Friday, July 12, 2013

Tams' Charles Pope, Wayne Loqiudice and Kommotion and Ray Whitley in the Hey Baby Days of Beach Music

Charles Pope gets his ticket to “The Party To End All Parties” in The Heeey Baby Days joining Wayne Loqiudice and Ray Whitley at the gala. (See foot note regarding The Party To End All Parties)

According to my Inbox, Diane Cottle-Pope’s call came in at 4:53 this morning. I knew even before I listened to the message that it had to do with Charles “Speedy” Pope younger brother of Joe Pope and Otis Pope. I don’t think he had others. Charles Pope had died the previous afternoon.  It was a great loss to the ever-dwindling group of entertainers that created Beach Music. Just in the last couple of months we lost others including Wayne Loqiudice and Ray Whitley.

Wayne was lead singer for The Kommotion, an Atlanta band in the 60s that had an army of incredible musicians (see band directory at  We regret we didn’t include more in the Hey Baby Days about this talented band who had a great cover of “The Little Black Egg” It took me a while to learn to spell his name but anyone that ever saw Wayne on stage remembered him.  Back in the day when it came to stage demeanor  show and dance, many say he could hold his own with Joe Tex and James Brown and is sometimes compared with Wayne Cochran of CC Rider fame

If one ever gets around to listing the all time great composers of what we refer to as Beach Music, the name Ray Whitley will be up near the top with Norman Johnson and others. What a family of greats came out of that old school house in Brookhaven Georgia known Master Sound. Whitley co-wrote the Tams’ hit “Be Young, Be Foolish, Be Happy” with one of the original Classics IV, J.R. Cobb.

Whitley wrote most of the Tams’ major hits including “What Kind of Fool”, “I’ve Been Hurt”, “Hey Girl, Don’t Bother Me”, “Laugh It Off”, “Too Much Fooling Around” and one of the more underrated songs of the Tams’ “Dancing Mood.” In the world of Reggae, “Dancing Mood” is almost a national anthem that many think was written by Delroy Wilson as he made it a major Reggae hit.  Little   credit is accorded its author, Ray Whitley. May he rest in peace.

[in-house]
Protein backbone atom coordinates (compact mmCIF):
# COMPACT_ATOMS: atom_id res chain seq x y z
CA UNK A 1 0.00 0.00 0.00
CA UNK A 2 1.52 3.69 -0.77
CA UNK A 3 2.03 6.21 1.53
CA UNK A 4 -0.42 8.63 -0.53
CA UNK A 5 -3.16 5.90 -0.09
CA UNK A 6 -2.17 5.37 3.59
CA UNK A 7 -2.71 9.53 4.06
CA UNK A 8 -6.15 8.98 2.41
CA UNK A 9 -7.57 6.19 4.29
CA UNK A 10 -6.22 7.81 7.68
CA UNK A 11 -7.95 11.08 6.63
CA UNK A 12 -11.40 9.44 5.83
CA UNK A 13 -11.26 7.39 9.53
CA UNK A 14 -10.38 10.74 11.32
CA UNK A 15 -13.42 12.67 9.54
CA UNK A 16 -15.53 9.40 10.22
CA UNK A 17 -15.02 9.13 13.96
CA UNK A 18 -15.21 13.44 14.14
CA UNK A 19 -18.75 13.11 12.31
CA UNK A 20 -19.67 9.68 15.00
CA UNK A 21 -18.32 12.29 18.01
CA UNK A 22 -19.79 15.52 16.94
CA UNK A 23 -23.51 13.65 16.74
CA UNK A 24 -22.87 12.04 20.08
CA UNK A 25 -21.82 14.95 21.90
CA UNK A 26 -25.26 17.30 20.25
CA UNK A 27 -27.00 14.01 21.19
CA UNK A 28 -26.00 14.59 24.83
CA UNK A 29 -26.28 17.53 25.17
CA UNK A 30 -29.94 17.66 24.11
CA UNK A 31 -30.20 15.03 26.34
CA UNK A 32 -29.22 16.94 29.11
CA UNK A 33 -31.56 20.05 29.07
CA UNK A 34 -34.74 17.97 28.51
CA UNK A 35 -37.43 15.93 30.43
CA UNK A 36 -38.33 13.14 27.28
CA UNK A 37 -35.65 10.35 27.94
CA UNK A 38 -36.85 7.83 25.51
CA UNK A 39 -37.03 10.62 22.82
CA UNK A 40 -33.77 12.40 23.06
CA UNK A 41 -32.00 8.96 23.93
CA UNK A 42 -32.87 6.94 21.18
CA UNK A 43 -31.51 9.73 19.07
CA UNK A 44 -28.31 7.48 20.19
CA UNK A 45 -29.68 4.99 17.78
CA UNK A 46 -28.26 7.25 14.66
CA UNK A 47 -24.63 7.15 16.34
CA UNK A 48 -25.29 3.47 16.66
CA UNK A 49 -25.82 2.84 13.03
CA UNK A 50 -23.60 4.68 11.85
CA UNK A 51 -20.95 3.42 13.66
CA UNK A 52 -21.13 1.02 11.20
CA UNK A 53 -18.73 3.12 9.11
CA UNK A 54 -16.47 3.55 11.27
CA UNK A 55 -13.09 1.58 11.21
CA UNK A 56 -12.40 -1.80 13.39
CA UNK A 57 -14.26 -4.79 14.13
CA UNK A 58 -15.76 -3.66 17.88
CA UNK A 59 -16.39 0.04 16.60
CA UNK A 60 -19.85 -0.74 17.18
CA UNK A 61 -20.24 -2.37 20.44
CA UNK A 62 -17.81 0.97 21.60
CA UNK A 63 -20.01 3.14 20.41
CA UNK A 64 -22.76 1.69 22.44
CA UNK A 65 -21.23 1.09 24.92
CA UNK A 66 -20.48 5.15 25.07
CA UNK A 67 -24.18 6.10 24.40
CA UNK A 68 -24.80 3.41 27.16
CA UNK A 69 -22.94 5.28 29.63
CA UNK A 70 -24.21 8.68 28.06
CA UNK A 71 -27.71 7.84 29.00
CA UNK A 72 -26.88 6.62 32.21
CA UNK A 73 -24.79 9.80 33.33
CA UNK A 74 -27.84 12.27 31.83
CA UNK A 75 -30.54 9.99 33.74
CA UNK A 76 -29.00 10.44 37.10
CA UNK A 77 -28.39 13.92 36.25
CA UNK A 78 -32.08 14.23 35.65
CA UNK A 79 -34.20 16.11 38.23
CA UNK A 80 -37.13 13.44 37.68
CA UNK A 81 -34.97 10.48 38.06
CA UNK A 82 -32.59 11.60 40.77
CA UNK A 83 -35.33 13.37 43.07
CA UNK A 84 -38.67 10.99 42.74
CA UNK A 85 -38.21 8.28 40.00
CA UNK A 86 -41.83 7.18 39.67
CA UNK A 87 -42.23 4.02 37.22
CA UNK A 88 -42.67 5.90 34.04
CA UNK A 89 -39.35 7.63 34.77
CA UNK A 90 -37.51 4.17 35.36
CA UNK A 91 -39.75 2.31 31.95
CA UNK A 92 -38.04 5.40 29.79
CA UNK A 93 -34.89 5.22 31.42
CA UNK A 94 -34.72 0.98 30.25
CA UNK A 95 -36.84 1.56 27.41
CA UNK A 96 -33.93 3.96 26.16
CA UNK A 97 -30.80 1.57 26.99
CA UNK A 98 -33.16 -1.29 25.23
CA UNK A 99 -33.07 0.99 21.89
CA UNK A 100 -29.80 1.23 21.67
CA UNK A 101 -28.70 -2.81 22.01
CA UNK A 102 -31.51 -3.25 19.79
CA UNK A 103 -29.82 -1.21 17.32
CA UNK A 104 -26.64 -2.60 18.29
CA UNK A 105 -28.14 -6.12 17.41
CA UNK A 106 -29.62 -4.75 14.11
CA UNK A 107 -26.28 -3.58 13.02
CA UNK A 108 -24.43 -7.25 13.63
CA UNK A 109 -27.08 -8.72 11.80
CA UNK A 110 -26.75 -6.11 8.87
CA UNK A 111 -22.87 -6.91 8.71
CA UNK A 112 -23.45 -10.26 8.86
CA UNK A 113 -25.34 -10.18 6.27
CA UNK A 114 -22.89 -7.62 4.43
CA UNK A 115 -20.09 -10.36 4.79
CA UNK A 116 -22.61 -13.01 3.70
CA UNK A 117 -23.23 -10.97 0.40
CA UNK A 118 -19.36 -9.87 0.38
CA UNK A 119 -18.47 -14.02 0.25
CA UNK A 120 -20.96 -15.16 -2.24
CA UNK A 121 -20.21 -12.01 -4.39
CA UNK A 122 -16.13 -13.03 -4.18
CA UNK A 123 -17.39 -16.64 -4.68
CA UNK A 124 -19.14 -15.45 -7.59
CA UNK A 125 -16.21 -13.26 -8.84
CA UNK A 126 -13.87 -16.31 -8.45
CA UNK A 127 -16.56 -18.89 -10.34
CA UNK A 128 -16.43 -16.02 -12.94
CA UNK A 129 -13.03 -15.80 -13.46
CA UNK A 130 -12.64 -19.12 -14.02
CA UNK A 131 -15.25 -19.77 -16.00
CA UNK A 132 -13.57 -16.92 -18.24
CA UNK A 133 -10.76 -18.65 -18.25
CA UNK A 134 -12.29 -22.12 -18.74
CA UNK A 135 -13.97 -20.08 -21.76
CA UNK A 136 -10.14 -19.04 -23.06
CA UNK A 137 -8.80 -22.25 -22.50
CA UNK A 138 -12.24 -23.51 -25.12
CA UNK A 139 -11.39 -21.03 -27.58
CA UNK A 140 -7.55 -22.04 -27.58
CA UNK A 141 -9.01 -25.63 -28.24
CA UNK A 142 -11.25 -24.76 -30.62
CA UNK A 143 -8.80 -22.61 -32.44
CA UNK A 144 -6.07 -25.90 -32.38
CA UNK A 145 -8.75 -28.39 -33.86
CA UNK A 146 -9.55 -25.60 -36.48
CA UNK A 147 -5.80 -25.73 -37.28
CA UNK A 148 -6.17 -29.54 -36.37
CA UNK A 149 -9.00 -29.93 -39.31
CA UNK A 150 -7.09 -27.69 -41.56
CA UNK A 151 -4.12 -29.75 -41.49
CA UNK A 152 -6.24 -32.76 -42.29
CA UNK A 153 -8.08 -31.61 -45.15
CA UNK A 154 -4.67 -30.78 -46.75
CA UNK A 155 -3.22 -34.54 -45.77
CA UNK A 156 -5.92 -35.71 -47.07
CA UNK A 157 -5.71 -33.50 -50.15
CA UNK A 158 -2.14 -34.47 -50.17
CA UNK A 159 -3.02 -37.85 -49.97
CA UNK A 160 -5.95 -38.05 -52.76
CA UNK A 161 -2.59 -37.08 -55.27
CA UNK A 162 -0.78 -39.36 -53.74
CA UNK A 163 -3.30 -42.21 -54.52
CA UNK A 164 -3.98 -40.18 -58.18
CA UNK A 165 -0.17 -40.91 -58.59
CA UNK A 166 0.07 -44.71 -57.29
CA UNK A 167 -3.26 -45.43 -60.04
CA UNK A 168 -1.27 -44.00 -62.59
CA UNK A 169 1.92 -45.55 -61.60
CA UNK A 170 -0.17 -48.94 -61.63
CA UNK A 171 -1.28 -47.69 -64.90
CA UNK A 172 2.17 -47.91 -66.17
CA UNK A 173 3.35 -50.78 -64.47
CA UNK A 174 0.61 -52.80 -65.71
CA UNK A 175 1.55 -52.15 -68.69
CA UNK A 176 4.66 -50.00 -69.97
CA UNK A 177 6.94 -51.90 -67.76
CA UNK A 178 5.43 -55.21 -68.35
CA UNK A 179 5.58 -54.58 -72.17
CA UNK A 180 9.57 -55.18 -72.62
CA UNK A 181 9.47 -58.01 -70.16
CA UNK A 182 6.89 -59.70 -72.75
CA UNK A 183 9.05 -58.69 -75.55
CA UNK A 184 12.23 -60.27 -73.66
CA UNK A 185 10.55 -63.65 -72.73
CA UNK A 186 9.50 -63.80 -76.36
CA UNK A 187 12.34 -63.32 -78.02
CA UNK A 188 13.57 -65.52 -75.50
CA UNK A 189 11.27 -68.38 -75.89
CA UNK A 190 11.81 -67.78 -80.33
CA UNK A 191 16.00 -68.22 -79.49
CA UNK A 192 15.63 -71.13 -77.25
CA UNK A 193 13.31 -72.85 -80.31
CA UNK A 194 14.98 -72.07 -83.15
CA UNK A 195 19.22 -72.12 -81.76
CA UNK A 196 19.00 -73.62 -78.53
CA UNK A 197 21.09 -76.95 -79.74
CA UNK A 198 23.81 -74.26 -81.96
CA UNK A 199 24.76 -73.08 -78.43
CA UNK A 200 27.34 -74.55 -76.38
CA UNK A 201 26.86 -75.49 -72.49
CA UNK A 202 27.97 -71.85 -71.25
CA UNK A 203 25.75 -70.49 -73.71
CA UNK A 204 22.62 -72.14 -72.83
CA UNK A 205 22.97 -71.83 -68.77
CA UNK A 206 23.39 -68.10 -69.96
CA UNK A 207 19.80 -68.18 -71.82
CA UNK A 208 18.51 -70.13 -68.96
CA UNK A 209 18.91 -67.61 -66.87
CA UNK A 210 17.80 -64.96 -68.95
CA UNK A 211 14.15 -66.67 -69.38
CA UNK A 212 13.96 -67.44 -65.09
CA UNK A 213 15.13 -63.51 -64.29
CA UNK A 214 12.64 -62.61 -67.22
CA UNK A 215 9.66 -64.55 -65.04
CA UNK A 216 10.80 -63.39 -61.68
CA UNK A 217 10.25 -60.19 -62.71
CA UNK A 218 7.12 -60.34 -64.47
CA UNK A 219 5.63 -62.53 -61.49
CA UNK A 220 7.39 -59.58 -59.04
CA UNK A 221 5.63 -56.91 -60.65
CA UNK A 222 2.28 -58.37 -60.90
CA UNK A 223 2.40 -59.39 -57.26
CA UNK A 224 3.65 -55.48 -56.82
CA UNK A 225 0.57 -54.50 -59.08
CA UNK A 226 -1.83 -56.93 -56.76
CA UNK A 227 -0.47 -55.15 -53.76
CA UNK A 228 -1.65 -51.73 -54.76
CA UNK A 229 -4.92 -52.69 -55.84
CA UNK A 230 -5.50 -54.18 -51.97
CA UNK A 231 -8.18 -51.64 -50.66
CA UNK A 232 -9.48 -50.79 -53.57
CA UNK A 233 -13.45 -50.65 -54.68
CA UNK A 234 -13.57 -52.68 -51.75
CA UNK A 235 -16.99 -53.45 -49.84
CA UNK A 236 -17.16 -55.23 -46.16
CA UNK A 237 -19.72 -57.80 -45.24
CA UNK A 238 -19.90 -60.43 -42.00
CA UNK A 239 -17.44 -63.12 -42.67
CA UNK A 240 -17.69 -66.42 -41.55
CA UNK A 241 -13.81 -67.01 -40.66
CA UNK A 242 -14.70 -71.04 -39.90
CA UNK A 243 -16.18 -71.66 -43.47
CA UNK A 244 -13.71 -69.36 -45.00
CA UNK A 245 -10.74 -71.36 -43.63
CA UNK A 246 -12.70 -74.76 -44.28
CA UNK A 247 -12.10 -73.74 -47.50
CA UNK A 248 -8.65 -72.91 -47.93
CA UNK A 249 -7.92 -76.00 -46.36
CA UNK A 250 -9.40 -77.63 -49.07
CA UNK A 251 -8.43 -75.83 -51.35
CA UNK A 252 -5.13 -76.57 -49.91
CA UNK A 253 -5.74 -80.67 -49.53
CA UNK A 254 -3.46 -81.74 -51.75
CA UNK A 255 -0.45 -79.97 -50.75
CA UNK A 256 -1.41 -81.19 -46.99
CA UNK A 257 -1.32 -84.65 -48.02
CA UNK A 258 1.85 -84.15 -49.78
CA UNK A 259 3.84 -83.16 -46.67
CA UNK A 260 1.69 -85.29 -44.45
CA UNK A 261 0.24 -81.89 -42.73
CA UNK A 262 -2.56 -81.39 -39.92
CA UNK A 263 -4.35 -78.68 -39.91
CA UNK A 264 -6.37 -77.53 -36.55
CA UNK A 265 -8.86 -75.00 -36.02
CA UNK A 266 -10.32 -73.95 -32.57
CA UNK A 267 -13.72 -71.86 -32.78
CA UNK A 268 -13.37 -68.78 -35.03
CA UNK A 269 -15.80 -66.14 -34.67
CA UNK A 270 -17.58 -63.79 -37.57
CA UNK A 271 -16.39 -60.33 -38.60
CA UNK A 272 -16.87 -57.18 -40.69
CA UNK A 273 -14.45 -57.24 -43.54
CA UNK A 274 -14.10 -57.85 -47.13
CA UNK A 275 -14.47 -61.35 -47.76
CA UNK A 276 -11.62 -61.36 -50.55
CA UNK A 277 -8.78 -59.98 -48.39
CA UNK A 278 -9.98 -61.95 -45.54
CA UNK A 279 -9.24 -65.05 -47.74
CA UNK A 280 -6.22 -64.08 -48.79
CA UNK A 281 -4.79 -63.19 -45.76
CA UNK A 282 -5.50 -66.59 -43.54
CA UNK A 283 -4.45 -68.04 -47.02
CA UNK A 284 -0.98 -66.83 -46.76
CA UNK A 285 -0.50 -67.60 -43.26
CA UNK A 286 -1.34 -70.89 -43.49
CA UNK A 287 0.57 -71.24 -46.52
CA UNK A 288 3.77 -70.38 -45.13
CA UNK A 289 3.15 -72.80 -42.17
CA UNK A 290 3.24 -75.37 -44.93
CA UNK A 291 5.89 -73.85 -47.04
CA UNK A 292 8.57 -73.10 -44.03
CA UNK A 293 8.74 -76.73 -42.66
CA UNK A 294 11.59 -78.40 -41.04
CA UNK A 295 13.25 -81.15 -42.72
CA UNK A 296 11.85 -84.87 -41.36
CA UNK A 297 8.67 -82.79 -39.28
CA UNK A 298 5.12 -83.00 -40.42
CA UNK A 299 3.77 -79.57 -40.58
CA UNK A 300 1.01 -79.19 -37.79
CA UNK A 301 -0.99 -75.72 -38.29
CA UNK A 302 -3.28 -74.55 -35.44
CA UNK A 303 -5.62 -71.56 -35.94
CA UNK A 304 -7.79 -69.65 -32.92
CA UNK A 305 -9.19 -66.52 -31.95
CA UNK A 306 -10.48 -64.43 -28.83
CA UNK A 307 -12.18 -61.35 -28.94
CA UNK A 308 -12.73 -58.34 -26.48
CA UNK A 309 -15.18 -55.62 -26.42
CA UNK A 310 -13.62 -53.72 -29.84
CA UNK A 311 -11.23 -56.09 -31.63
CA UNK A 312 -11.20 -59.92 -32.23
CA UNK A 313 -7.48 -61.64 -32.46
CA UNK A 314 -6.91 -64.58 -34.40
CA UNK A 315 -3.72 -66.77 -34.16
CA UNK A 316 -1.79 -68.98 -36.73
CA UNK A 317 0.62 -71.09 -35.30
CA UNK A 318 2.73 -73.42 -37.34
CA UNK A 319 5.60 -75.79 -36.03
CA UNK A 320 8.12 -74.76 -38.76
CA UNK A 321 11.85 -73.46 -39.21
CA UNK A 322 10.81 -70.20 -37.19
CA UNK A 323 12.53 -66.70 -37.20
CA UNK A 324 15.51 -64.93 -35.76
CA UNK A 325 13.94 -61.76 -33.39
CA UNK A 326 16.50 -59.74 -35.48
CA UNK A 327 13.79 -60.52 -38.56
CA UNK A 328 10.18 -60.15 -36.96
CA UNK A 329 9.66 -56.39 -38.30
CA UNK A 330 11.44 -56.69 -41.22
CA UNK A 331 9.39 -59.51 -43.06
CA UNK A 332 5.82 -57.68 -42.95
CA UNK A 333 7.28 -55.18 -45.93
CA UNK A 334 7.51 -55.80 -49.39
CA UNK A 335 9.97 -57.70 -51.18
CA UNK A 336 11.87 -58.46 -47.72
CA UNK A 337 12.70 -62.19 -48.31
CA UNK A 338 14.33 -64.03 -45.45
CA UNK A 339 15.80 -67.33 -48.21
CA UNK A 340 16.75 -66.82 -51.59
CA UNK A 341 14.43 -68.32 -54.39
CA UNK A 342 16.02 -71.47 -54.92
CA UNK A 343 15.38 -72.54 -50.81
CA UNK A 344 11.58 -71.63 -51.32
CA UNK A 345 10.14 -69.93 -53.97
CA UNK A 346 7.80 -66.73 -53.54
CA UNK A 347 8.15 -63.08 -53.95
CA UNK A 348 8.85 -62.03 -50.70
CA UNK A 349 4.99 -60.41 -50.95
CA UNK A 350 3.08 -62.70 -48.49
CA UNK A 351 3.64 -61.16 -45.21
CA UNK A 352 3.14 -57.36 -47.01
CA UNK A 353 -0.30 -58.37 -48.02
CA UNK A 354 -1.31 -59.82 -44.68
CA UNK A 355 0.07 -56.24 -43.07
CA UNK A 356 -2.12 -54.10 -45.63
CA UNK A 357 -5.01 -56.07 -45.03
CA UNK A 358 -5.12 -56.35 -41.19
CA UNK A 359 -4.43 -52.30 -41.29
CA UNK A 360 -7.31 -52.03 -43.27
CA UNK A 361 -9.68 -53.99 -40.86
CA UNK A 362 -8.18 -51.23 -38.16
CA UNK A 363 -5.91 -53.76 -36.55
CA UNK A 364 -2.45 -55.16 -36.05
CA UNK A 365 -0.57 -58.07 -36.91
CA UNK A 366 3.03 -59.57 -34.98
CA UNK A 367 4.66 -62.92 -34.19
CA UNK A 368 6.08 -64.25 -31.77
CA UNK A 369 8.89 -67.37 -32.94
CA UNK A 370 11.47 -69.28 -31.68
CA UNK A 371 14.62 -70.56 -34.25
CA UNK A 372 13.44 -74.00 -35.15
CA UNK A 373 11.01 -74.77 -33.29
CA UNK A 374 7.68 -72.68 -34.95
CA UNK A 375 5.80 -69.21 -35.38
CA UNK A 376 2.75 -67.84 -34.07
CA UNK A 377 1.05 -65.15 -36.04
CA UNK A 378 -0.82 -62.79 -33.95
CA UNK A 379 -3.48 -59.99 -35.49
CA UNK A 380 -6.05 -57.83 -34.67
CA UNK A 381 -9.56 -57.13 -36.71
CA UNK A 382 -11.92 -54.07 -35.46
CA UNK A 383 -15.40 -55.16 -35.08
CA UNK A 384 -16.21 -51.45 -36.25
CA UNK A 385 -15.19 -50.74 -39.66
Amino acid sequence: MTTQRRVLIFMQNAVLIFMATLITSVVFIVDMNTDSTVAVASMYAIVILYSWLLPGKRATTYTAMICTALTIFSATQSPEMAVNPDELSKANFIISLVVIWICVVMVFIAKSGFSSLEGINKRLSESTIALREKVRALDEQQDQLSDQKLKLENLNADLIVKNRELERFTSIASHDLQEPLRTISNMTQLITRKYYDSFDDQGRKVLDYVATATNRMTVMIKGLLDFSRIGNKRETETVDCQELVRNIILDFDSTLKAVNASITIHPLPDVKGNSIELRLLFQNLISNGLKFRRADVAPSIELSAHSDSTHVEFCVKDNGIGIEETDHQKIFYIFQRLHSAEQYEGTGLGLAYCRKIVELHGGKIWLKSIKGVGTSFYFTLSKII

I first met Charles Pope in 1968 when I first engaged the fabulous Tams Revue for one of the many  big four-hour shows and dances that we would have over the next couple of years. 

Charles always loved telling me back in the day that the “Tams were making me rich.” or “You’re getting rich off the Tams, ain’t you?” Fellow Tam Horace “Sonny” Key loved to tell people “we are sending Greg to college.” Easy to think such when the Tams’ were packing the various venues where we promoted the “World Famous” Tams and their 17-piece revue. No kiddin’ those really were the days! The Tams were the South’s equivalent of the Four Tops and Temptations. "According to Charles and Otis, Motown was interested in adding the group to its stable of R&B greats. 

It seems like yesterday when I sat in the Jonesboro home of Diane and Charles Pope reminiscing with Charles and Otis about the glory days. Older brother, Otis, was the road manager for the band for years. I kidded him about the near heart attacks he gave me the times when the Tams arrived just in time for a show. If you really want to see a blur... band  arrives at 7:45 for an 8:00 start and at 8:00, it's show time. It  could only happen in the Hey Baby Days.

Charles seemed more reserved when talking about the Hey Baby Days than others but when he spoke I listened intently as he offered great nuggets of info most of which is included in the book.

When people think of the Tams show, they think not just of the vocals and all the great tunes but of the high energy the Tams brought to the stage, their high stepping chorography.

According to Charles and Otis, it wasn’t always that way. “In fact at first we just stood up at the mic and sang, sort of like a doo wop group. However, when we first toured with James Brown and he saw our stage show, he said if you’re going to tour with me… you gotta dance" … so they did.

Charles said he and the group were shocked when the group arrived at a booking at a South Carolina club in the 60s only to find out it was an "all-white" club. And as they say, "The Crowd Went Wild". The Tams music had the right sound and beat for the shaggers and there in the Carolinas , the Tams' music hit its zenith.

The Beach Music world is going to miss Charles Pope. His contributions were numerous. Charles once said, ”Beach Music has been good to us.” Beach Music is a music genre some music pundits continue to insist doesn’t exist. They mostly reside in places other than the South. Beach Music has a special set of heroes that rarely get a lot of press. At the head of this class sits Charles Pope and the Mighty Tams.

God Bless Charles Pope!

Footnote: The Party To End All Parties is the ultimate Beach Music revival of greats that have passed on.  A scene of the great spectacle that took place in a small town auditorium in South Georgia is on the cover of ”The Heeey Baby Days of Beach Music.” All the greats of the genre that have passed on are visible on stage while their still living cotemporaries may be there but are blurred and unidentifiable. Only those that have passed-on get a ticket to attend while others in attendance received a special invitation.

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